On the other hand, when Sawyer wrote to say that he thought some planting, originally budgeted for $21,000 could be done for $15,000, Cochran fired back, "I want the whole thing done, and I do not wish any curtailments."(69) Earlier he had said that he wanted Andover to have "the most lovely school buildings in America surrounded by the most lovely grounds."(70) At times his behavior could be quixotic, as when he charged the School brokerage fees and commissions for some stock turned over to him by Oliver G. Jennings, a generous benefactor of the School.(71) The presumption is that he did it out of pique; he did not wish to share with anyone the responsibility of providing for the School's financial needs. When he was starting to build the collection that would eventually be housed in the Addison Gallery of American Art, he wrote Henry Hopper: "I wish you to keep an account of all expenses involved with respect to these pictures, such as insurance, handling and any other items .... I desire to bear this expense.(72) In 1927 he wrote his friend Jim Sawyer:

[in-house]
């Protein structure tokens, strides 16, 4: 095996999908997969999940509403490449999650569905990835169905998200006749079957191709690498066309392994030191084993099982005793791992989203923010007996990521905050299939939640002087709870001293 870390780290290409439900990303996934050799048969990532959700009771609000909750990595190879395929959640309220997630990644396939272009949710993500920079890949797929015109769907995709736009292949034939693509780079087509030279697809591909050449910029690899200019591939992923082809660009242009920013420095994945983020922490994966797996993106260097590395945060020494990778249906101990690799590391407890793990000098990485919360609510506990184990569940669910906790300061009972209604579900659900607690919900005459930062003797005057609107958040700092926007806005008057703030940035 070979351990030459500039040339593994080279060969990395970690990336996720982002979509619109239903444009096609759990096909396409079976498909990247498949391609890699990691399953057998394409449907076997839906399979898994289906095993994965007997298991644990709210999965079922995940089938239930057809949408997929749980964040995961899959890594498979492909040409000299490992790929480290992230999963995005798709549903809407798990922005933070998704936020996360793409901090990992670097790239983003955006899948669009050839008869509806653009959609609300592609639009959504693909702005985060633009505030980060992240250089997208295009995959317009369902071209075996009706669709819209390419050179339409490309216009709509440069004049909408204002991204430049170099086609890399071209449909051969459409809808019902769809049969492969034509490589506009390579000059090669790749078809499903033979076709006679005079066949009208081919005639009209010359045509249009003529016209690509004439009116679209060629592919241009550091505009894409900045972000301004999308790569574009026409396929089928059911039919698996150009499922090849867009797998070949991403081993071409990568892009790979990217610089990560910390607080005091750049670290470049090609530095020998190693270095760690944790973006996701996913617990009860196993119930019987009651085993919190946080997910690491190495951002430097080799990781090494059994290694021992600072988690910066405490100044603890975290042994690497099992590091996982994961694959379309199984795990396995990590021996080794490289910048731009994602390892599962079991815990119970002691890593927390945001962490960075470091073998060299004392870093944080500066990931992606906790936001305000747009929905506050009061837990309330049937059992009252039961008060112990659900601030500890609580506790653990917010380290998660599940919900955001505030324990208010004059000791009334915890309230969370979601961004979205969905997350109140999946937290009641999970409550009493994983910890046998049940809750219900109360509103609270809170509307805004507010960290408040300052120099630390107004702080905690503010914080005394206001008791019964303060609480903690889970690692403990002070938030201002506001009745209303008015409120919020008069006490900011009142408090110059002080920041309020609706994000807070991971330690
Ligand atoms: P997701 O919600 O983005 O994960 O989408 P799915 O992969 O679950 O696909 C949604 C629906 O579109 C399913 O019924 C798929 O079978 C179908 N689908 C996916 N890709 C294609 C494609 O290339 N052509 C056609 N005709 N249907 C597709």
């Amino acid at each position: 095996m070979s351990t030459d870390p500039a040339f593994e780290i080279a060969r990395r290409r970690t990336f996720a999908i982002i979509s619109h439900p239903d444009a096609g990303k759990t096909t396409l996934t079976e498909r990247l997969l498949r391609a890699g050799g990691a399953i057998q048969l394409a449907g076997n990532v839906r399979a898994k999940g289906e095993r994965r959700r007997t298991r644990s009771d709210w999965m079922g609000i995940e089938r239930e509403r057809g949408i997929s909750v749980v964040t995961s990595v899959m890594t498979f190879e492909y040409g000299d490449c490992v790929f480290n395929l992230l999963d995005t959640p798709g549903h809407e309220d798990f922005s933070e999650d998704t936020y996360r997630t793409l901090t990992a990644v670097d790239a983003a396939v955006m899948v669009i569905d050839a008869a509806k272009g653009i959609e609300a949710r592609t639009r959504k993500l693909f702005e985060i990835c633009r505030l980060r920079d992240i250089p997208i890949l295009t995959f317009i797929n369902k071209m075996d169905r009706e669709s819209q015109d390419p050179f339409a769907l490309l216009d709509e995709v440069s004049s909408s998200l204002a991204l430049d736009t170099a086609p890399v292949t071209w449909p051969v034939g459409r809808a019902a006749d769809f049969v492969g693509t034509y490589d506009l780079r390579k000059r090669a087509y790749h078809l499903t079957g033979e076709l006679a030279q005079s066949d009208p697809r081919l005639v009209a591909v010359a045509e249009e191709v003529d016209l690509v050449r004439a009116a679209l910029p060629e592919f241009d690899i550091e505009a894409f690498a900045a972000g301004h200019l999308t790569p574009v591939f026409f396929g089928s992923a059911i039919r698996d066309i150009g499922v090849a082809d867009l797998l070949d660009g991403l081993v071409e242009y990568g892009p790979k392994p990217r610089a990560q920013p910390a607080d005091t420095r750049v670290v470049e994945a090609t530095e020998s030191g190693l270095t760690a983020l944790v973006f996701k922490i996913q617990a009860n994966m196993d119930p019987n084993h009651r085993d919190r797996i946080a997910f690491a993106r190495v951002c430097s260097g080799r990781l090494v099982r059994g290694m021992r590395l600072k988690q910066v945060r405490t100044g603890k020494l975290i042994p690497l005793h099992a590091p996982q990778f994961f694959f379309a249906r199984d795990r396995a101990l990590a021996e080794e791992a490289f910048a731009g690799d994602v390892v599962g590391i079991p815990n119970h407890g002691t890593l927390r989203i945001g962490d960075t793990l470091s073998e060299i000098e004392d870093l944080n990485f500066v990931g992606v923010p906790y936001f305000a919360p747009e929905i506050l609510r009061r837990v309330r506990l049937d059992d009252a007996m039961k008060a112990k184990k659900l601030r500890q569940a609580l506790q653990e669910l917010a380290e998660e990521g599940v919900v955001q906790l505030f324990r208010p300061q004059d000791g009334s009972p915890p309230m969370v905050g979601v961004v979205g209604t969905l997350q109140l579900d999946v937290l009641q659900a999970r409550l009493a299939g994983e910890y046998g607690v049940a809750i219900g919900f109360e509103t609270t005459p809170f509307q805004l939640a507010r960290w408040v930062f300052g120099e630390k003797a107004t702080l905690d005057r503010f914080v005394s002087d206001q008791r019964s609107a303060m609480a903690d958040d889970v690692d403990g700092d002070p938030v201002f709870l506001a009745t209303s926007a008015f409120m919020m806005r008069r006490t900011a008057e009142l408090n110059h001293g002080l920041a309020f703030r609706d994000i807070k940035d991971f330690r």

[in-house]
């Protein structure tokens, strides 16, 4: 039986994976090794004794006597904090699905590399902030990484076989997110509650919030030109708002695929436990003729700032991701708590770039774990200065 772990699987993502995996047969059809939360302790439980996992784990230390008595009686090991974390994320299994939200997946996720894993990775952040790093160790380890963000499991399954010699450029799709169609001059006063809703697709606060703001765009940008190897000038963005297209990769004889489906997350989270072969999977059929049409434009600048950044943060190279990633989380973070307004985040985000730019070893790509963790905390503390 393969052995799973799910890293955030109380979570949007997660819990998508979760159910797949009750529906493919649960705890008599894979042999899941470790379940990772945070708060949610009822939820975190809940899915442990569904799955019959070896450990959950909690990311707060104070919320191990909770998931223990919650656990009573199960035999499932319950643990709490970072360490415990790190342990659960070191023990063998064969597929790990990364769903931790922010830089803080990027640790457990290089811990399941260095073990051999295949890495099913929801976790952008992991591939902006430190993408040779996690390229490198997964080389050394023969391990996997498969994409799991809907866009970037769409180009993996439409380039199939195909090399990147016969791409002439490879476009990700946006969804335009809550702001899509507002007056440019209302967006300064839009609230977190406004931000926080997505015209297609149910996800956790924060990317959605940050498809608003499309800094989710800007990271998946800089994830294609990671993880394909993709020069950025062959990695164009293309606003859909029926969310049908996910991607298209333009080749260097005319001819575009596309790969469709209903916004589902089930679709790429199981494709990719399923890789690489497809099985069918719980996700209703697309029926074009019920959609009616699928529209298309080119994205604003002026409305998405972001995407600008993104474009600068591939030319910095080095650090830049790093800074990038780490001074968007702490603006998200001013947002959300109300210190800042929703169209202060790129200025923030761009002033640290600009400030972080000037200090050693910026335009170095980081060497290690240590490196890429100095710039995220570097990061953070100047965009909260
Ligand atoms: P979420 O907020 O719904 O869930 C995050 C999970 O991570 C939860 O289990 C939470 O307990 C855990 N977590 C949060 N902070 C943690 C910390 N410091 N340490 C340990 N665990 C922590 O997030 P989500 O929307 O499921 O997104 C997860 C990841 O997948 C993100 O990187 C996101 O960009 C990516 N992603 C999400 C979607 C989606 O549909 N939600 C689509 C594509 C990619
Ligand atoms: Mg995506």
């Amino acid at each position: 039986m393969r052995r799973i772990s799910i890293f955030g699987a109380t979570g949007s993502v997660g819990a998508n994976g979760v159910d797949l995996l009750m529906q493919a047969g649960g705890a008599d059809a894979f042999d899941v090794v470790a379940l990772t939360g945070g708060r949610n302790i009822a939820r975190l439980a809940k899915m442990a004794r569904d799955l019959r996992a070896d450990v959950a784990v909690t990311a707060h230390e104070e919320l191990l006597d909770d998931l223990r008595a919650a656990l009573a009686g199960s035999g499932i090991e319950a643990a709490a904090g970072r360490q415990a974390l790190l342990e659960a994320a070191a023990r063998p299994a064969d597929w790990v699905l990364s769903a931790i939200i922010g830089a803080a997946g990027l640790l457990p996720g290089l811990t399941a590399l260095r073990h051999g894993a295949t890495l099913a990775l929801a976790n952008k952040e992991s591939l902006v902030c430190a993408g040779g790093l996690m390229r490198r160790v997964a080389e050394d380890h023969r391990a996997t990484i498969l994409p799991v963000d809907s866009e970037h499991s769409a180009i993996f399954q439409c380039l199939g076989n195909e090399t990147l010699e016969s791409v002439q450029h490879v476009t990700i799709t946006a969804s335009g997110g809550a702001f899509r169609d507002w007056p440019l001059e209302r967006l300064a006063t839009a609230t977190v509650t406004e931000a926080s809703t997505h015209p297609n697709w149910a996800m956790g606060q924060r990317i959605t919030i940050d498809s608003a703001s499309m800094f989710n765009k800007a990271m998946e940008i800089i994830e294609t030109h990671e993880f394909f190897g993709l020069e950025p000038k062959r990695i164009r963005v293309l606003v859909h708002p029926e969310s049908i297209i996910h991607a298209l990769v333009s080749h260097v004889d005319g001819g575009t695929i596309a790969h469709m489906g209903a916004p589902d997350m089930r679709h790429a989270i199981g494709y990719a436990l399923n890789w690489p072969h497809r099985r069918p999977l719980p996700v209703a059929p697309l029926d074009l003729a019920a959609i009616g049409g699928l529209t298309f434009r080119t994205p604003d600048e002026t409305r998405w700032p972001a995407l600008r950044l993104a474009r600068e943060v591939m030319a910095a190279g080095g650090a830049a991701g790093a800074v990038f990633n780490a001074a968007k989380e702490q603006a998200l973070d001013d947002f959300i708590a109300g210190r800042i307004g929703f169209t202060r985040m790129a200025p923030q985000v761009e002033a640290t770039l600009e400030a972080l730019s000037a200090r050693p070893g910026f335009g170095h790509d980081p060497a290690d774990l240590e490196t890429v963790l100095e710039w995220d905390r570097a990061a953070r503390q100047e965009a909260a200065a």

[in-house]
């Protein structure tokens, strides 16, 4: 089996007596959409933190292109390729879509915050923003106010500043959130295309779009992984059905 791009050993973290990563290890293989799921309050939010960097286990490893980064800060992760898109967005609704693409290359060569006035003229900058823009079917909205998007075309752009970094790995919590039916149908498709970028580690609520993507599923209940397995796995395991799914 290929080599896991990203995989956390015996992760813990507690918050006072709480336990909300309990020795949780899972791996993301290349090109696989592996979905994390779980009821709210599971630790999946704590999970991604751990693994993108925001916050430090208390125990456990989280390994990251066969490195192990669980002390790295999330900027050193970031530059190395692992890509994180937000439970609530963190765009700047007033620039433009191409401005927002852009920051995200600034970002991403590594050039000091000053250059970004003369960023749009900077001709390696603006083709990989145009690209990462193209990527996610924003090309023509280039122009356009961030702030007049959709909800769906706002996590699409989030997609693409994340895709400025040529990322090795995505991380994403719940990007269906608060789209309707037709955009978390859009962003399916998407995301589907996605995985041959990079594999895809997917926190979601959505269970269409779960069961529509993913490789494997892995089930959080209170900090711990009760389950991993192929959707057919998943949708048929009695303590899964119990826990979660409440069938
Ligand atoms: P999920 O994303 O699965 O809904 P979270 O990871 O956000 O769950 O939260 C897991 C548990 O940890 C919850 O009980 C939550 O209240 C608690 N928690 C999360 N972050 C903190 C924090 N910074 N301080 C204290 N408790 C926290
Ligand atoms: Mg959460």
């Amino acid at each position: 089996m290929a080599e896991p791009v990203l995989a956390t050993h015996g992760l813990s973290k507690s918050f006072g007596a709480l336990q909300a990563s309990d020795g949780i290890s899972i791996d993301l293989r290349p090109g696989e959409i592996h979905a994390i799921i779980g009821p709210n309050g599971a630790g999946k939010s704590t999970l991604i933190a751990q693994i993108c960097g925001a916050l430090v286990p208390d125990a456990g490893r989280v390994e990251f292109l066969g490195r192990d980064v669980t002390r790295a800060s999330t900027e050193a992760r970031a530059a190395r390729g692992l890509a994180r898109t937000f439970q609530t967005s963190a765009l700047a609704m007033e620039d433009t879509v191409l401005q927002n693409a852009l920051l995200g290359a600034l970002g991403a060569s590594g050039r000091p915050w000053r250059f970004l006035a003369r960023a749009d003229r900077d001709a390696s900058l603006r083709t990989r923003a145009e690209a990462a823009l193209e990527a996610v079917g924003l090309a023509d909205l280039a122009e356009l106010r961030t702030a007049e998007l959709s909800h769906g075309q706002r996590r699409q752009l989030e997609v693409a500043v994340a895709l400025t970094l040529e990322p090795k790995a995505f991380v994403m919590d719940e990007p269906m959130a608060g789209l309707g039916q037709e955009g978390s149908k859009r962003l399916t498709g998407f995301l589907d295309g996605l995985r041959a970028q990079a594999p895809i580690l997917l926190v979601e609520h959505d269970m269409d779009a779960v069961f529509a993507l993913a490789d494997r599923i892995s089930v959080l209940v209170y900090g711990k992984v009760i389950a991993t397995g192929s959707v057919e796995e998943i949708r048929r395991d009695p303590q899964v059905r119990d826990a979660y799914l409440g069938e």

We have a big plan ahead of us and it is going to take five years to complete our ideal of Phillips Academy. You must do lots of it. As a matter of fact you are one of my great inspirations and I feel handicapped when I have a sub-conscious feeling that you are not always free on account of the petty duties of your office.(73)